We investigated whether CBL4, CIPK6 and AKT2 function may be similarly required for distinct physiological processes in plants by comparatively characterizing a published T-DNA-induced mutant allele of AKT2 (akt2-1) 24, 25 with newly isolated mutant alleles of CBL4 and CIPK6 (GABI_015F02: designated cbl4 and GABI_448C12: designated cipk6, respectively; Supplementary information, Figure S3A and S3B). Previous studies reported delayed rosette development and flowering of the akt2-1 mutant in comparison with wild type as a consequence of impaired sugar loading and long-distance transport due to the lack of AKT2 function, which is critical for K+-dependent repolarization of phloem cells that is itself essential for regulating sucrose/H+ symporters that drive sugar transport 25. We did not observe significant differences of plant developmental parameters when mutant and corresponding wild-type plants (Ws for akt2-1 and Col-0 for cbl4, cipk6) were cultivated in long day conditions. However, when grown in short days the development of all mutant lines was delayed in comparison with the respective wild types as exemplified by a reduced rosette size and later flowering (Figure 2A and and2B).2B). Quantitative evaluation of the leaf number revealed the development of about 30% less leaves in akt2-1, cbl4 and cipk6 mutants than in the wild type after 6 weeks of cultivation (Figure 2C). The development of the main inflorescence stalk was also delayed in all mutant lines. While after 54 days of cultivation Ws wild type plants displayed an average inflorescence stalk height of about 110 mm, a stalk of only 20 mm was detectable in akt2-1 plants. Similarly, after 62 days cbl4 and cipk6 mutants exhibited an inflorescence stalk height of 20 and 30 mm, respectively, compared with 75 mm in the Col-0 wild type (Figure 2D). Importantly, these phenotypes were fully complemented to wild-type values when akt2-1, cbl4 and cipk6 mutants were transformed with the respective wild-type cDNAs, thereby causally linking the observed phenotypes to the loss of either CBL4, CIPK6 or AKT2 function (Supplementary information, Figure S3C, S3D). These results support the notion that similar developmental phenotypes of cbl4, cipk6 and akt2-1 mutant lines coincide with the observed direct functional interactions between these proteins. Importantly, the fact that the loss of either CBL4 or CIPK6 function impedes plant development and flowering similarly as the complete loss of AKT2 function underscores the importance of the regulatory function of the CBL4/CIPK6 complex for proper AKT2 function in plants.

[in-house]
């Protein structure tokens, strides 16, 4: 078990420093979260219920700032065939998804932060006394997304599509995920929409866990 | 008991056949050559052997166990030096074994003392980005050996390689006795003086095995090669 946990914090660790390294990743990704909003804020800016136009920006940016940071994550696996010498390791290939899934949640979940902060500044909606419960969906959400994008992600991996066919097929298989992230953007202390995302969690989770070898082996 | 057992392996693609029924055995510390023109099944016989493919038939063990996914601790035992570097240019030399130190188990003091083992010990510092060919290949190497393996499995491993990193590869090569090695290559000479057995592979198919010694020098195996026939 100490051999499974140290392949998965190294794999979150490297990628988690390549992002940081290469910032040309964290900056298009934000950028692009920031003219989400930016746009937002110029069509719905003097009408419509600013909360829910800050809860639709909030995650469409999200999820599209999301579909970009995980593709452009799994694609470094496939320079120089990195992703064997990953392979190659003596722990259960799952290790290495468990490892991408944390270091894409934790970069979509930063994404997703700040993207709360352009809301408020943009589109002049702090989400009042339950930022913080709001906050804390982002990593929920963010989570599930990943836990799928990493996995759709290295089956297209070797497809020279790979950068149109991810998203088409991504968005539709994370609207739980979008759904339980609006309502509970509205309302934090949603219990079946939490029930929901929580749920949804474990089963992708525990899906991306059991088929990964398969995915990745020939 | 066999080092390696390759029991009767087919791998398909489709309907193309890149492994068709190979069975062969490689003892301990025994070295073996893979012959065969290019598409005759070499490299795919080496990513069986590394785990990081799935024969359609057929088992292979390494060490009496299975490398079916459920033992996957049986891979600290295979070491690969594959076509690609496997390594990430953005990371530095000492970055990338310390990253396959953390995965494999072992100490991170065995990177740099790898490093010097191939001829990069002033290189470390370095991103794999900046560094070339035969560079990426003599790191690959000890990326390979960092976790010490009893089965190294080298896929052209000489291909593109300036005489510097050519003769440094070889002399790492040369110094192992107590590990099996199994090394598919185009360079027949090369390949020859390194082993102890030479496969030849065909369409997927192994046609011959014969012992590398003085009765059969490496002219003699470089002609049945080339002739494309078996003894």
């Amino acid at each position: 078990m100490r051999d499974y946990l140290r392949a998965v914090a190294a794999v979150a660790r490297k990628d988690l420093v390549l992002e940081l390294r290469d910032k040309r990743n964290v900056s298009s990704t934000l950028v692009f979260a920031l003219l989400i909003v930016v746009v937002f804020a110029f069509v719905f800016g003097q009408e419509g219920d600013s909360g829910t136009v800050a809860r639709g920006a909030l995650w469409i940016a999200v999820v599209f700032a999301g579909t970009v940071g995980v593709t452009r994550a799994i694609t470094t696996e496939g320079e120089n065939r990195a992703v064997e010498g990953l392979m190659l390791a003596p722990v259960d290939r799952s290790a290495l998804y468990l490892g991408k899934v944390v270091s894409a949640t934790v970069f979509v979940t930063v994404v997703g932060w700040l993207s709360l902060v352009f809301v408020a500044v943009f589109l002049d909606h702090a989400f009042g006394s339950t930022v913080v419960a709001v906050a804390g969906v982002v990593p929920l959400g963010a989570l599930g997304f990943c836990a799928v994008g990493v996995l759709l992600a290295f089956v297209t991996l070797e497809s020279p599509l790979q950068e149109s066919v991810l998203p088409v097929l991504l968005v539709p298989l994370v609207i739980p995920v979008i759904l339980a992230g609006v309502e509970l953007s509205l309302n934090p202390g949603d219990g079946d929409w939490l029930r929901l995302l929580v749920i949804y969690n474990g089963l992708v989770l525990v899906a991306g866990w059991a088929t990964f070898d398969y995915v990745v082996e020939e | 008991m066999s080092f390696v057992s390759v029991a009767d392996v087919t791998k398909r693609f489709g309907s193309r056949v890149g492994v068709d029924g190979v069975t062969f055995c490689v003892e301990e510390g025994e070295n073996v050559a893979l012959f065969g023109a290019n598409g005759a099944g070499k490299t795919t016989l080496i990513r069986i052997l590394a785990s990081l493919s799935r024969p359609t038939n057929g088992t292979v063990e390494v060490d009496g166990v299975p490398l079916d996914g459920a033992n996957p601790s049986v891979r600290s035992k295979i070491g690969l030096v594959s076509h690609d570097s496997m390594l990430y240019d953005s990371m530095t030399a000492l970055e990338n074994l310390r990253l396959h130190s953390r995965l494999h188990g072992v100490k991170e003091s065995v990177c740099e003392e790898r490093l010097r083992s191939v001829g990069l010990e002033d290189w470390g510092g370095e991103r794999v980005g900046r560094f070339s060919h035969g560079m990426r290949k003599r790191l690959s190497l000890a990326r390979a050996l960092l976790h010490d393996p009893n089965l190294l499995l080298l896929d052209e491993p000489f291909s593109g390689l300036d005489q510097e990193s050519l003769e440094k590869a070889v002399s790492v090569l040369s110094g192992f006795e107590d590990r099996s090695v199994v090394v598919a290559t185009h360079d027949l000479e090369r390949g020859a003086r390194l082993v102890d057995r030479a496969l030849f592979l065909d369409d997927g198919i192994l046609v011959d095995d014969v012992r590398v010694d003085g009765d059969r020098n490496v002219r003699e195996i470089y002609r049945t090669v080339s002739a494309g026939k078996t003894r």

Figure 2
Loss-of-function: akt2-1, cbl4 and cipk6 mutant plants exhibit similar developmental and flowering phenotypes in short day conditions. Plants were grown in a 12 h day/12 h night cycle. (A) Plant development 6 weeks after sowing (WAS). (B) Plants 8 WAS ...

Upon interaction with CIPK6, CBL4 mediates ER-to-PM translocation of AKT2